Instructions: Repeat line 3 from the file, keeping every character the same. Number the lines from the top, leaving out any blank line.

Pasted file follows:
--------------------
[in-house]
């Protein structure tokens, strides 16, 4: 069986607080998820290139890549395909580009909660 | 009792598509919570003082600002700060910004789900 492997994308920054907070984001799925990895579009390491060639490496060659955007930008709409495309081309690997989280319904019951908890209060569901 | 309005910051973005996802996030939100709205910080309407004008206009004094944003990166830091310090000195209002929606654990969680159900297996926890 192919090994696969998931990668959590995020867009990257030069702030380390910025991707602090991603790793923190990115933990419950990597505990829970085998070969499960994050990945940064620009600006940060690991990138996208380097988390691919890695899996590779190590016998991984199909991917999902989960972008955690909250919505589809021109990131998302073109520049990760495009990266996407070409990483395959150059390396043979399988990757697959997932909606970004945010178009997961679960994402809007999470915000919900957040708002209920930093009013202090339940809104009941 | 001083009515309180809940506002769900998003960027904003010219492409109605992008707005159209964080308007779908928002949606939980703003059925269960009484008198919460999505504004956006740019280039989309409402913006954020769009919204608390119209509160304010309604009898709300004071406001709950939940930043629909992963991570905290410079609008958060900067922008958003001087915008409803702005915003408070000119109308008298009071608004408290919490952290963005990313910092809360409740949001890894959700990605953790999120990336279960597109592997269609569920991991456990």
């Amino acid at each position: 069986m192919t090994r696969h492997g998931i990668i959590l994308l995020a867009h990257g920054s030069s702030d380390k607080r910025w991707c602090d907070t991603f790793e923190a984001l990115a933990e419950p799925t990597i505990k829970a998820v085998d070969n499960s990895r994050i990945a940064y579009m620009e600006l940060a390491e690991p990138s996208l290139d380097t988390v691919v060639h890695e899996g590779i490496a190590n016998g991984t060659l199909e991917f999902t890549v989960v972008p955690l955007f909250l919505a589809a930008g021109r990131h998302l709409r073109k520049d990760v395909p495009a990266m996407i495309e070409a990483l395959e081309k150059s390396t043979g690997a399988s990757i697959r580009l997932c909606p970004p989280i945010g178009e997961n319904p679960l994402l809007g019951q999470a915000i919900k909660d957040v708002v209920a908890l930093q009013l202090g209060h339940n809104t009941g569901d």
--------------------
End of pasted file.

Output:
């Amino acid at each position: 069986m192919t090994r696969h492997g998931i990668i959590l994308l995020a867009h990257g920054s030069s702030d380390k607080r910025w991707c602090d907070t991603f790793e923190a984001l990115a933990e419950p799925t990597i505990k829970a998820v085998d070969n499960s990895r994050i990945a940064y579009m620009e600006l940060a390491e690991p990138s996208l290139d380097t988390v691919v060639h890695e899996g590779i490496a190590n016998g991984t060659l199909e991917f999902t890549v989960v972008p955690l955007f909250l919505a589809a930008g021109r990131h998302l709409r073109k520049d990760v395909p495009a990266m996407i495309e070409a990483l395959e081309k150059s390396t043979g690997a399988s990757i697959r580009l997932c909606p970004p989280i945010g178009e997961n319904p679960l994402l809007g019951q999470a915000i919900k909660d957040v708002v209920a908890l930093q009013l202090g209060h339940n809104t009941g569901d």